How the nitrogen ghost interferes with energy.

The nitrogen “problem” that pisses everybody off these days is not a problem. Not really. It is more of an artificial problem. It is a government-invented problem. At least if one compares it to the climate problem. Which is in reality an energy problem. So we’re back at energy. The real problem. Compared to the energy and climate problems, the nitrogen problem is a wuzz.

So, why talk about nitrogen anyway, then? Because there are hidden links.

Here’s the first link between nitrogen and energy.

It seems that the Flemish government are using the complex and extremely strict and abstract nitrogen deposition regulation primarily as leverage against new gas-fired power plants, in particular the plants Engie would like to build. Engie would like to close down the Belgian nuclear plants and replace them by some shady “renewable” fleet, of which they know for a fact it cannot ever meet the energy demand, but fully backed up by gas-fired plants of their own.

Because they are a gas company.

Because they are not a nuclear company.

Because they would like to be funded by government money to dismantle their nuclear plants. In the future plans of Engie, nuclear profit is nowhere in sight.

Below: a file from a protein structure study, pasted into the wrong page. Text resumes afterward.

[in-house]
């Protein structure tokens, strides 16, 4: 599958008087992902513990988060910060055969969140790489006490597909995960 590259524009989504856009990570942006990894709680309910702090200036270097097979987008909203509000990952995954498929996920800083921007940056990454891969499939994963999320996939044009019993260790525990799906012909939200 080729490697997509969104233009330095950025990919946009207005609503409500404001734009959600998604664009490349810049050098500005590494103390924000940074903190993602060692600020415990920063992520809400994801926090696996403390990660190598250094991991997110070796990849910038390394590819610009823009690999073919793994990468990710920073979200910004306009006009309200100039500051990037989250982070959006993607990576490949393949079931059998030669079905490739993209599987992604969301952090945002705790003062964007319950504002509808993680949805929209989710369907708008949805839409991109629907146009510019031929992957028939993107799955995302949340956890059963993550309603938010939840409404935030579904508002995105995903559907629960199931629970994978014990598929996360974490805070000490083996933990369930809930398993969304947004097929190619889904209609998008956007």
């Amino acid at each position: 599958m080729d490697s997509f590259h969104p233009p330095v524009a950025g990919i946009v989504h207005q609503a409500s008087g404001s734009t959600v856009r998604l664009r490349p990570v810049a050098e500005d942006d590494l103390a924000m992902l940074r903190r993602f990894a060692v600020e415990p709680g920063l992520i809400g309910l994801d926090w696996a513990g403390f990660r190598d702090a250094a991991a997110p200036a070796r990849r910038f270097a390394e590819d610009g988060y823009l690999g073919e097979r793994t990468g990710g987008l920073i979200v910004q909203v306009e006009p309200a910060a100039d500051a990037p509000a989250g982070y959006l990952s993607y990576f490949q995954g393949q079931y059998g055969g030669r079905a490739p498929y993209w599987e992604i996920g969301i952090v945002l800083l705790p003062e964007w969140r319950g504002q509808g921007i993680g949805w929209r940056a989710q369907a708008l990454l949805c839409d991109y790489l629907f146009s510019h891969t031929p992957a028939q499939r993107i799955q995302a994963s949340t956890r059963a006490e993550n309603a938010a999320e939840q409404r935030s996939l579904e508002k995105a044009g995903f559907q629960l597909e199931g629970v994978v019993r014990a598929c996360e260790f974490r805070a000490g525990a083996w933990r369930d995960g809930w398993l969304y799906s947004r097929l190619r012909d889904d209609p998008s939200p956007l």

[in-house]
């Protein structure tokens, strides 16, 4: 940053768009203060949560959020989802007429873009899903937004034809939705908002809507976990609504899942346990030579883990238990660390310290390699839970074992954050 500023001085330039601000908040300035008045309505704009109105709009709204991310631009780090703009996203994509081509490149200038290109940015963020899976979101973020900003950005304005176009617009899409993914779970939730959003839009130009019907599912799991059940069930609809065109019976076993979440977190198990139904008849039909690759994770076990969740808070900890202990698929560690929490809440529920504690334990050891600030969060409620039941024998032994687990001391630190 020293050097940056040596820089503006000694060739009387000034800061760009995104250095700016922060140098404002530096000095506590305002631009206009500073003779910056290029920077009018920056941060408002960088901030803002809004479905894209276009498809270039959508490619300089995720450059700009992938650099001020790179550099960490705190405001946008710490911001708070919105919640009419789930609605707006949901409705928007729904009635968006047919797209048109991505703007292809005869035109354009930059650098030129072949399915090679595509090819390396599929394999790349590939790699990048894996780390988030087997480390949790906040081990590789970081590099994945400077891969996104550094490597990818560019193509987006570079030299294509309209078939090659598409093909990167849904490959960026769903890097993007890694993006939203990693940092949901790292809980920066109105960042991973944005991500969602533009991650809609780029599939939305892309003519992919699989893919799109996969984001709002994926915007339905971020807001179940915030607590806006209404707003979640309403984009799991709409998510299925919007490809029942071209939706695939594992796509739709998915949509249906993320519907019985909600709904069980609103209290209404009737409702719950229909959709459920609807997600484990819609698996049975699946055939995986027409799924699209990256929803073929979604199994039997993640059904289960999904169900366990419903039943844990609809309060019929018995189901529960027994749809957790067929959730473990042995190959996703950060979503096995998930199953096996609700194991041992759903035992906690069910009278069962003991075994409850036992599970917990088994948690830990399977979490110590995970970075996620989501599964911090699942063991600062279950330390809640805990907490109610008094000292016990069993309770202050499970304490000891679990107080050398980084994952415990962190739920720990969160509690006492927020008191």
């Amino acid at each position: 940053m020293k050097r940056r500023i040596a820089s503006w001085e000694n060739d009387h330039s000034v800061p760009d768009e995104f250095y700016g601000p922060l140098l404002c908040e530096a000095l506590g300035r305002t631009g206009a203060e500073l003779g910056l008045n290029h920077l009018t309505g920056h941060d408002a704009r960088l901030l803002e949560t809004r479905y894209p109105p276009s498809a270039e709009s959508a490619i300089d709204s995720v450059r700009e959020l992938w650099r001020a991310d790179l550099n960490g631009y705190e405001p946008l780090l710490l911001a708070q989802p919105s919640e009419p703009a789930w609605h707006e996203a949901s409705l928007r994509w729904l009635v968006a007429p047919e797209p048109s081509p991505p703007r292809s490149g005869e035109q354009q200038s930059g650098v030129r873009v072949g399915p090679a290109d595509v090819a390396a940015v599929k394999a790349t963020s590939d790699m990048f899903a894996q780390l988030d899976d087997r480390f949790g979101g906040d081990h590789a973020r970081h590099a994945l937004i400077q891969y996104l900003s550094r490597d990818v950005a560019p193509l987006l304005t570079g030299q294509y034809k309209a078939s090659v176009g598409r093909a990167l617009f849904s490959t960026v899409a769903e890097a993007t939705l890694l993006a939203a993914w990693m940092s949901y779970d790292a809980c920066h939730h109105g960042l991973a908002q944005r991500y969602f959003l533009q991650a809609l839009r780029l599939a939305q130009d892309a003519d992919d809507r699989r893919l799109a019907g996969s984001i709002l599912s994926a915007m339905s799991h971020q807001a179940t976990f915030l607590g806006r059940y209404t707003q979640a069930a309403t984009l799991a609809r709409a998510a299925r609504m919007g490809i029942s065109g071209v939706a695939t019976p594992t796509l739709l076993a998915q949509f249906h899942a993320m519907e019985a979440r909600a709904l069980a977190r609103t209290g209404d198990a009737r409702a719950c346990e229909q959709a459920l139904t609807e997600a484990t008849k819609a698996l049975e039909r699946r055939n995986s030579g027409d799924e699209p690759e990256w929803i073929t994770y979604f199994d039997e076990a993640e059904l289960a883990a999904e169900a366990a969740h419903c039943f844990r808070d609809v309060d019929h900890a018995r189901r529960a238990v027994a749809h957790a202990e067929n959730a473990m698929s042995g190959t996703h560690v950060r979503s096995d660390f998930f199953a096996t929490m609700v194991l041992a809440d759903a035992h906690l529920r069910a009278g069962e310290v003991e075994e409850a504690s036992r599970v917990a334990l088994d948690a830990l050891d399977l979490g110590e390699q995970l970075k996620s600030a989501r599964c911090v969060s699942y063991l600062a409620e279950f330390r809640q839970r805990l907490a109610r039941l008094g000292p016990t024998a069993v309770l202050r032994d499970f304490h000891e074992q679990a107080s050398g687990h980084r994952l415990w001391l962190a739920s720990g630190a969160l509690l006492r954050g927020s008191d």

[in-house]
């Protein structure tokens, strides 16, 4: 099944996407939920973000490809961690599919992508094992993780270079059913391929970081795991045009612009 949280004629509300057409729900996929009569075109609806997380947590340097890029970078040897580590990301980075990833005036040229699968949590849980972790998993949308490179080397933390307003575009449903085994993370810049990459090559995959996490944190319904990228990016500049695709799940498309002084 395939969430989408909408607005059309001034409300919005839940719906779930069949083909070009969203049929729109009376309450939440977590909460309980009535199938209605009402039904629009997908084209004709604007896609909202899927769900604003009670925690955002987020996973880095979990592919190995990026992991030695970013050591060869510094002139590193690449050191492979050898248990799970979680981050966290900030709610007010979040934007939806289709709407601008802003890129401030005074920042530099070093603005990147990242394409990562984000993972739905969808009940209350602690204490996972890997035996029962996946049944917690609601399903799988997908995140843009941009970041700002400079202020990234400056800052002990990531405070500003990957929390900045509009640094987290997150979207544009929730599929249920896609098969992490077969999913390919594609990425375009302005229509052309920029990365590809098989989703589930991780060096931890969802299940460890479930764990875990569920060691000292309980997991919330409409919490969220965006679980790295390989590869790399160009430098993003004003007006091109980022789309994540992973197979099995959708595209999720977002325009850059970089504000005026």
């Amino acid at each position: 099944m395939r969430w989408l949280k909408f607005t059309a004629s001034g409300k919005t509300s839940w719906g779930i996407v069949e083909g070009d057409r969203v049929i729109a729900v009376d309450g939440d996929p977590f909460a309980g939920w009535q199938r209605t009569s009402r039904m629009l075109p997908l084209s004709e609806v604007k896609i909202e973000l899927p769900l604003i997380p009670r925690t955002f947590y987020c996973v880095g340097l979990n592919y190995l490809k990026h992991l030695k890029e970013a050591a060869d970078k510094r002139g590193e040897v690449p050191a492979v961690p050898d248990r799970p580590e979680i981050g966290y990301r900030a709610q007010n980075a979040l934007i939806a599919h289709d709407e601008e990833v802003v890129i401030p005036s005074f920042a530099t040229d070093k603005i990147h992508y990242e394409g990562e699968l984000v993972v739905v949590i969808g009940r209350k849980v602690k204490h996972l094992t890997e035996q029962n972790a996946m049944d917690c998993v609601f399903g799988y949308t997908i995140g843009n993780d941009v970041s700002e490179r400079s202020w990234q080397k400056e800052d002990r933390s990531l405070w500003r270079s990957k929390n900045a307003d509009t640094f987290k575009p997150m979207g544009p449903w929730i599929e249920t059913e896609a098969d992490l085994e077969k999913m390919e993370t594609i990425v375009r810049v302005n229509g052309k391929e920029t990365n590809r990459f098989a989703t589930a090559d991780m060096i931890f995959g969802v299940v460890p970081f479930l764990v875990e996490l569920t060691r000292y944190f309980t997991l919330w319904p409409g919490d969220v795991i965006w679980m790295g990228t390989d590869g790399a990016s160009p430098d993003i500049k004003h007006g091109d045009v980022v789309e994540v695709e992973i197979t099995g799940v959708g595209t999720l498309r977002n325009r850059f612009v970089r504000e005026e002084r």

Because they would like to be funded by the government for deploying a bit of renewables here and there.

Because they would like to be funded by the government for building new gas-fired plants.

Because they are a gas company.

That is a lot of funding… for a gas company.

If Engie needs all that funding to survive, it has no reason to exist in the energy market, because alternatives do exist: the energy production market is actually very lucrative. As the gas market is profitable, it has no reason to be funded. If anyone feels renewables are the future, they should invest part of their profits in renewables. Many companies actually do.

So this link between nitrogen and energy is a shady one.

However, here’s the second link. And this one is pure physics.

Brigid promotes ammonia as a synthetic fuel to establish a carbon-neutral society in a short term, that is, until a carbon neutral synthetic hydrogen-methane cycle can be set up, which may take a few decades, because you need to grow trees. Although combustion with technical oxygen rather than air prevents most nitrogen deposition, the Brigid approach contradicts with the stringent nitrogen deposition rules.

Long story short: less carbon means more nitrogen.

So we need to reconsider the nitrogen deposition regulation. Because Brigid is existential.